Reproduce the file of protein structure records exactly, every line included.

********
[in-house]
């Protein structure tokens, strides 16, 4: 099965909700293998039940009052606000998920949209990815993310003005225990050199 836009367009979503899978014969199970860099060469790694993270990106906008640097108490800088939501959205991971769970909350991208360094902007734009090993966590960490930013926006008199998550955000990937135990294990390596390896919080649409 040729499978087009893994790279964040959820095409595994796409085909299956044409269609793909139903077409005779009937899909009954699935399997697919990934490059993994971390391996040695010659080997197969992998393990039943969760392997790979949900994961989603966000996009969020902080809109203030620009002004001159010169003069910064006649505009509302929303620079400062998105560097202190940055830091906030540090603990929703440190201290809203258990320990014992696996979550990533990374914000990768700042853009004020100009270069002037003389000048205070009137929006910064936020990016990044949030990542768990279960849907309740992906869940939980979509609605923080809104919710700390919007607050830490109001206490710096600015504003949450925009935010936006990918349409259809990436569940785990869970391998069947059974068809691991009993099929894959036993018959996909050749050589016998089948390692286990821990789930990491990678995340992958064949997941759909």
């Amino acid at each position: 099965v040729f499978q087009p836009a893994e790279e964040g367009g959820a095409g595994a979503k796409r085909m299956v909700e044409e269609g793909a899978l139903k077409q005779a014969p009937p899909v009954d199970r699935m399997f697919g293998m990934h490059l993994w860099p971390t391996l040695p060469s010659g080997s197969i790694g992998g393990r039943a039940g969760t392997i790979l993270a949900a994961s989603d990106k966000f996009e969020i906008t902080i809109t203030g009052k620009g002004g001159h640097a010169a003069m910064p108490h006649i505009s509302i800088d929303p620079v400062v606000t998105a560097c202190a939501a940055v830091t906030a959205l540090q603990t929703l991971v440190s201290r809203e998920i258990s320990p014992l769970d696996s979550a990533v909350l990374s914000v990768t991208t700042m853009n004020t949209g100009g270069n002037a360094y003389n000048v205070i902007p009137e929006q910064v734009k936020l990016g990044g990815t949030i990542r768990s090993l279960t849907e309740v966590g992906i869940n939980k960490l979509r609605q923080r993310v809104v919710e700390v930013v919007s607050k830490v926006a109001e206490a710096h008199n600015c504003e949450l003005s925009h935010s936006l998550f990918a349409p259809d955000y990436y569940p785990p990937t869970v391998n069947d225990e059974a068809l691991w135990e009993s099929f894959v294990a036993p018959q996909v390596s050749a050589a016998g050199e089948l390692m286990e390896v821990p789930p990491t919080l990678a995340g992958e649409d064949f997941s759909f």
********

[in-house]
């Protein structure tokens, strides 16, 4: 099965909700293998039940009052606000998920949209990815993310003005225990050199 836009367009979503899978014969199970860099060469790694993270990106906008640097108490800088939501959205991971769970909350991208360094902007734009090993966590960490930013926006008199998550955000990937135990294990390596390896919080649409 040729499978087009893994790279964040959820095409595994796409085909299956044409269609793909139903077409005779009937899909009954699935399997697919990934490059993994971390391996040695010659080997197969992998393990039943969760392997790979949900994961989603966000996009969020902080809109203030620009002004001159010169003069910064006649505009509302929303620079400062998105560097202190940055830091906030540090603990929703440190201290809203258990320990014992696996979550990533990374914000990768700042853009004020100009270069002037003389000048205070009137929006910064936020990016990044949030990542768990279960849907309740992906869940939980979509609605923080809104919710700390919007607050830490109001206490710096600015504003949450925009935010936006990918349409259809990436569940785990869970391998069947059974068809691991009993099929894959036993018959996909050749050589016998089948390692286990821990789930990491990678995340992958064949997941759909």
């Amino acid at each position: 099965v040729f499978q087009p836009a893994e790279e964040g367009g959820a095409g595994a979503k796409r085909m299956v909700e044409e269609g793909a899978l139903k077409q005779a014969p009937p899909v009954d199970r699935m399997f697919g293998m990934h490059l993994w860099p971390t391996l040695p060469s010659g080997s197969i790694g992998g393990r039943a039940g969760t392997i790979l993270a949900a994961s989603d990106k966000f996009e969020i906008t902080i809109t203030g009052k620009g002004g001159h640097a010169a003069m910064p108490h006649i505009s509302i800088d929303p620079v400062v606000t998105a560097c202190a939501a940055v830091t906030a959205l540090q603990t929703l991971v440190s201290r809203e998920i258990s320990p014992l769970d696996s979550a990533v909350l990374s914000v990768t991208t700042m853009n004020t949209g100009g270069n002037a360094y003389n000048v205070i902007p009137e929006q910064v734009k936020l990016g990044g990815t949030i990542r768990s090993l279960t849907e309740v966590g992906i869940n939980k960490l979509r609605q923080r993310v809104v919710e700390v930013v919007s607050k830490v926006a109001e206490a710096h008199n600015c504003e949450l003005s925009h935010s936006l998550f990918a349409p259809d955000y990436y569940p785990p990937t869970v391998n069947d225990e059974a068809l691991w135990e009993s099929f894959v294990a036993p018959q996909v390596s050749a050589a016998g050199e089948l390692m286990e390896v821990p789930p990491t919080l990678a995340g992958e649409d064949f997941s759909f």